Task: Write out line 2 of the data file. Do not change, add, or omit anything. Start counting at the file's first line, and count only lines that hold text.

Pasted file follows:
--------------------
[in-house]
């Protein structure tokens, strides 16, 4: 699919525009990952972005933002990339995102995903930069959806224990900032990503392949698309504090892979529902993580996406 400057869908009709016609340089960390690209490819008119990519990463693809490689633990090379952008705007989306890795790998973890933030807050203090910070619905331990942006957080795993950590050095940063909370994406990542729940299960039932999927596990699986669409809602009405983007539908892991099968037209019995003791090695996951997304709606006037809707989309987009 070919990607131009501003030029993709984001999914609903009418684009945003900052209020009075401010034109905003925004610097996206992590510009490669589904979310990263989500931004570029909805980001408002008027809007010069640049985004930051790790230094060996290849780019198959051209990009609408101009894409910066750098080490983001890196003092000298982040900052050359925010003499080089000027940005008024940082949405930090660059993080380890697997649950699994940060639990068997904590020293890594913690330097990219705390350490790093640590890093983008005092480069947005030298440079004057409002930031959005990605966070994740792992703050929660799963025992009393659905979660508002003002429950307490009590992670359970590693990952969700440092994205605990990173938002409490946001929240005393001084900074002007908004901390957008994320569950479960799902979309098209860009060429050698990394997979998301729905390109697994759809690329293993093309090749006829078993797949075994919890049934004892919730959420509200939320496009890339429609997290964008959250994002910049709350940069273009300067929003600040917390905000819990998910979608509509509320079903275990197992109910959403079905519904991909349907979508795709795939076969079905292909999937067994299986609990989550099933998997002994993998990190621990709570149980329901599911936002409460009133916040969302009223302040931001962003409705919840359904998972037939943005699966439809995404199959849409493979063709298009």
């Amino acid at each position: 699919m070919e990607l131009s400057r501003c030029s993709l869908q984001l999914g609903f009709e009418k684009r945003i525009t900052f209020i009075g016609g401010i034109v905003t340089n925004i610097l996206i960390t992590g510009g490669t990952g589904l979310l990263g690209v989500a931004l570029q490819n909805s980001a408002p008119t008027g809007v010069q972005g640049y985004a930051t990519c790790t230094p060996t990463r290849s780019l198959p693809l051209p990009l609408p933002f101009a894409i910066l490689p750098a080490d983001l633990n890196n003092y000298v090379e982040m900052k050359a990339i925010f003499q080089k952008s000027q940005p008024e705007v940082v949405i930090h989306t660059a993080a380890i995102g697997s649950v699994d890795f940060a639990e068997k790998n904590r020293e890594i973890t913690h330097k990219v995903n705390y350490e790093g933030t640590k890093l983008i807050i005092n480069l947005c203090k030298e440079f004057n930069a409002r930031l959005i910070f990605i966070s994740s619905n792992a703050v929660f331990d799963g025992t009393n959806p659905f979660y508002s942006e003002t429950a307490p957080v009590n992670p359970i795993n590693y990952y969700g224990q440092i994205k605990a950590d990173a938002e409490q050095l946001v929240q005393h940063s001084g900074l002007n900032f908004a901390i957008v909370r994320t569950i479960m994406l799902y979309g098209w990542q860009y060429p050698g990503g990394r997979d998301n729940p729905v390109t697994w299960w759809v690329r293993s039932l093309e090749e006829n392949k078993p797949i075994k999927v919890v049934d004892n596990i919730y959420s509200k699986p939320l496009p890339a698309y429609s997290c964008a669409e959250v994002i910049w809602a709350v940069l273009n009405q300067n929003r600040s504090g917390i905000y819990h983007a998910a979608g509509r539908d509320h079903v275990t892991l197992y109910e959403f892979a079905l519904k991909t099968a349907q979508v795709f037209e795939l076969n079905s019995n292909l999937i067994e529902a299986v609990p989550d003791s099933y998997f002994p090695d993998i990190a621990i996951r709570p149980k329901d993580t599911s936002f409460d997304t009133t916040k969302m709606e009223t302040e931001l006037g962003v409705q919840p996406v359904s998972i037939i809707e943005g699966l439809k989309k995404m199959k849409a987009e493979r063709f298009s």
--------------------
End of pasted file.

């Protein structure tokens, strides 16, 4: 699919525009990952972005933002990339995102995903930069959806224990900032990503392949698309504090892979529902993580996406 400057869908009709016609340089960390690209490819008119990519990463693809490689633990090379952008705007989306890795790998973890933030807050203090910070619905331990942006957080795993950590050095940063909370994406990542729940299960039932999927596990699986669409809602009405983007539908892991099968037209019995003791090695996951997304709606006037809707989309987009 070919990607131009501003030029993709984001999914609903009418684009945003900052209020009075401010034109905003925004610097996206992590510009490669589904979310990263989500931004570029909805980001408002008027809007010069640049985004930051790790230094060996290849780019198959051209990009609408101009894409910066750098080490983001890196003092000298982040900052050359925010003499080089000027940005008024940082949405930090660059993080380890697997649950699994940060639990068997904590020293890594913690330097990219705390350490790093640590890093983008005092480069947005030298440079004057409002930031959005990605966070994740792992703050929660799963025992009393659905979660508002003002429950307490009590992670359970590693990952969700440092994205605990990173938002409490946001929240005393001084900074002007908004901390957008994320569950479960799902979309098209860009060429050698990394997979998301729905390109697994759809690329293993093309090749006829078993797949075994919890049934004892919730959420509200939320496009890339429609997290964008959250994002910049709350940069273009300067929003600040917390905000819990998910979608509509509320079903275990197992109910959403079905519904991909349907979508795709795939076969079905292909999937067994299986609990989550099933998997002994993998990190621990709570149980329901599911936002409460009133916040969302009223302040931001962003409705919840359904998972037939943005699966439809995404199959849409493979063709298009």